Your eyes need support in the intermediate zone when you work at a desk on a daily basis. This refers to the distance more or less where your screen is positioned. It’s a little further away than near vision (a book or checking your phone), and closer than distance vision (looking at something far in the distance or driving). When we focus at this distance for an extended time, our eyes tend to converge, and this can be quite tiring for the eye muscles.
Computer glasses are optimised for the intermediate viewing zone. In addition, it can correct any additional refractive errors you may have, such as presbyopia or astigmatism with an individualised prescription.
What to look for when buying computer glasses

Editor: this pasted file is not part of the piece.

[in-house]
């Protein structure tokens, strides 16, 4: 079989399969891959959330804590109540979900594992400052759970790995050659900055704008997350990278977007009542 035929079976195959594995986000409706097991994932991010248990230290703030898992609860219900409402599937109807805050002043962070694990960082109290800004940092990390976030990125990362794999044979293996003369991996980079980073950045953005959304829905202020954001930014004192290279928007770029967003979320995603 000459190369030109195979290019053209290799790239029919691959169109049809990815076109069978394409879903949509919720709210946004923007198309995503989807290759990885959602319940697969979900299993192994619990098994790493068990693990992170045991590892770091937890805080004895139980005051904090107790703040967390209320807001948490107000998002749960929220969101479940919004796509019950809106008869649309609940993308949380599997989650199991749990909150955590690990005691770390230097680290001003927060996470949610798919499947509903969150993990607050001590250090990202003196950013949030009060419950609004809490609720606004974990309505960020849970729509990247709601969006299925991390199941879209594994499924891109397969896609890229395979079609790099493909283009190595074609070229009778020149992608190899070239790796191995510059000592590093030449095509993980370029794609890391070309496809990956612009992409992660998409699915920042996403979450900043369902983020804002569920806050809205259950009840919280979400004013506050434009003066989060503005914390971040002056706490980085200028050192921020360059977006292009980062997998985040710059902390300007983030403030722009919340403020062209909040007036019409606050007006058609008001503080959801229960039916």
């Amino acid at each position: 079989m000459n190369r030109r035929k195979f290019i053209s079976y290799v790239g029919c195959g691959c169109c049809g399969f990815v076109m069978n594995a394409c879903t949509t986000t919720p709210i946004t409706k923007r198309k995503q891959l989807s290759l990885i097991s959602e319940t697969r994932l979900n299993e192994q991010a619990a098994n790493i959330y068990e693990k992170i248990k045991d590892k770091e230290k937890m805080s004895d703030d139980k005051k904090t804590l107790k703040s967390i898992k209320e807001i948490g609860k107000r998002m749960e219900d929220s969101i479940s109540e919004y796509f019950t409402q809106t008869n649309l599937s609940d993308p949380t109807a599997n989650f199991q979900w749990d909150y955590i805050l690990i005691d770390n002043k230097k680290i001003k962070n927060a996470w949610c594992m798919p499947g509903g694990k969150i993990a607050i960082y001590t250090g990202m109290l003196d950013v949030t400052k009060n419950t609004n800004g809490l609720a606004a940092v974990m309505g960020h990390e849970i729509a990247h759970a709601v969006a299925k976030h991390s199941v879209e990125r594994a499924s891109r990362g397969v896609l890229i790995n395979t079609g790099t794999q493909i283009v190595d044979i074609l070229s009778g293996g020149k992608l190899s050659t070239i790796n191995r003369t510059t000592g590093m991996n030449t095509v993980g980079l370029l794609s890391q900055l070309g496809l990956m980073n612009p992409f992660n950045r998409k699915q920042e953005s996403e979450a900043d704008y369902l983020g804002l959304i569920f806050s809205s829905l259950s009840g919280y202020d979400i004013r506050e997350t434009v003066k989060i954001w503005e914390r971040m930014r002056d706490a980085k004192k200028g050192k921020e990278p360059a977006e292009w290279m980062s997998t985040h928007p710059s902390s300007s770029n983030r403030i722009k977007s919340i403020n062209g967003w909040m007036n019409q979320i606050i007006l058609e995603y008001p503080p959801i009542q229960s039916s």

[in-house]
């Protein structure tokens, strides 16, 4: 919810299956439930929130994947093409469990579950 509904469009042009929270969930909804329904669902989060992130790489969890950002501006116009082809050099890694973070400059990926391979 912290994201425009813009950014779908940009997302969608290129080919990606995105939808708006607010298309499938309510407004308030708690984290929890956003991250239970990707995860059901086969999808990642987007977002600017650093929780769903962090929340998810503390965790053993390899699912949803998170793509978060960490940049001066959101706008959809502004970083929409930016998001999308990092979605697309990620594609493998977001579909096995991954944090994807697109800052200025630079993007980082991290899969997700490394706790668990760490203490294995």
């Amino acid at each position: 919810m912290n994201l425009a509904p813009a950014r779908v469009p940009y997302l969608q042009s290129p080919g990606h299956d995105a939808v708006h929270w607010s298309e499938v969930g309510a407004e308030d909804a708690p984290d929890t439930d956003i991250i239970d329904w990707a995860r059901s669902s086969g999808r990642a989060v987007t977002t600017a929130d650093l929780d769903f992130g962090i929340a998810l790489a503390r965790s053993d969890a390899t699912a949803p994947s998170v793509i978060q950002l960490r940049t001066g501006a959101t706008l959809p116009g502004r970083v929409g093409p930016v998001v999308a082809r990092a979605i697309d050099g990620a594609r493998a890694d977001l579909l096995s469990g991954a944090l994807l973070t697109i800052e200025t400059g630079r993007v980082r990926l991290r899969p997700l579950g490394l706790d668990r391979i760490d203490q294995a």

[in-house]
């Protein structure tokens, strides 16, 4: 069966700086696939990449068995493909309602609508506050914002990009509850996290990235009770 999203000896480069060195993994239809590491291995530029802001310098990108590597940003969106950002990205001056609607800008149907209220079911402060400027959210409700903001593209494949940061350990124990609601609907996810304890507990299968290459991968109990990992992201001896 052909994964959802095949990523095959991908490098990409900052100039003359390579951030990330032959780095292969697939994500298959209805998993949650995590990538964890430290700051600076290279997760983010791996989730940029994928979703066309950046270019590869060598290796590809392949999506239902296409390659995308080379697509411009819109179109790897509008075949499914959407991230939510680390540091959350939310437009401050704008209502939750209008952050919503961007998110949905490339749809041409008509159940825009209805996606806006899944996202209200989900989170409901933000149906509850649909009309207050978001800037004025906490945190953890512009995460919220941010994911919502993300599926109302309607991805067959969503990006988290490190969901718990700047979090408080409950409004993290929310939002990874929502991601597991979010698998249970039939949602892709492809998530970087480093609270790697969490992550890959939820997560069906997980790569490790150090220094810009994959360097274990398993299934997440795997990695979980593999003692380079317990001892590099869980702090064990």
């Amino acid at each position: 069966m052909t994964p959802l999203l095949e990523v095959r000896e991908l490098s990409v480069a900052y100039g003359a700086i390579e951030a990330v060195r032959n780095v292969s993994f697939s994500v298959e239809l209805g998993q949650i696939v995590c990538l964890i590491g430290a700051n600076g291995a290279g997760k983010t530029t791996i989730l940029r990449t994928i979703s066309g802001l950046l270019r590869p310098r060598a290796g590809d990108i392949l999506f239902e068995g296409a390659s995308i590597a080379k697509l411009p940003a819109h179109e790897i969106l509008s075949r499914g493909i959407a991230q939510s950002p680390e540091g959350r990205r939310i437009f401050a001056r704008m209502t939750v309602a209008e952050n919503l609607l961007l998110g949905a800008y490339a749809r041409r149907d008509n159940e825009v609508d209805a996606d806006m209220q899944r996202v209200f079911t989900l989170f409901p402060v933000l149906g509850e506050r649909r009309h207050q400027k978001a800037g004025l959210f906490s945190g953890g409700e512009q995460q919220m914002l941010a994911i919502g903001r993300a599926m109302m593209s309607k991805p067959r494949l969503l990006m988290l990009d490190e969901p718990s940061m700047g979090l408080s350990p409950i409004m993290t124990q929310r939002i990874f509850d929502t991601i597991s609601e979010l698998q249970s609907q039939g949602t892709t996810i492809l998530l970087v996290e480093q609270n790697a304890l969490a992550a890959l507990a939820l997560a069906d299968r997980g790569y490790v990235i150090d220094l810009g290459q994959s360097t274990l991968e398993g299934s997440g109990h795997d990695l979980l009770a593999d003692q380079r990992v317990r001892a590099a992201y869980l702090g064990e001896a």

- How will you use your computer glasses?
As you will see here, there are different types of computer glasses. It’s important to discuss with your eyecare professional exactly what you will be using your glasses for, so your prescription can be tailored to meet your needs.
- Refraction, fitting and centration
The more exact these processes are, the faster you will adapt to your new lenses. Ensure that you consult a reputable eyecare professional who prescribes lenses from a trusted supplier.
- Anti-glare coating
Anti-glare or anti-reflective (AR) coatings are applied to the lenses to eliminate irritating reflections from the front and back of the lenses. Vision challenges like glare or reflections can decrease the wearer’s vision comfort and may contribute to the symptoms of DES. Discuss your options of anti-glare glasses for computers with your eyecare professional.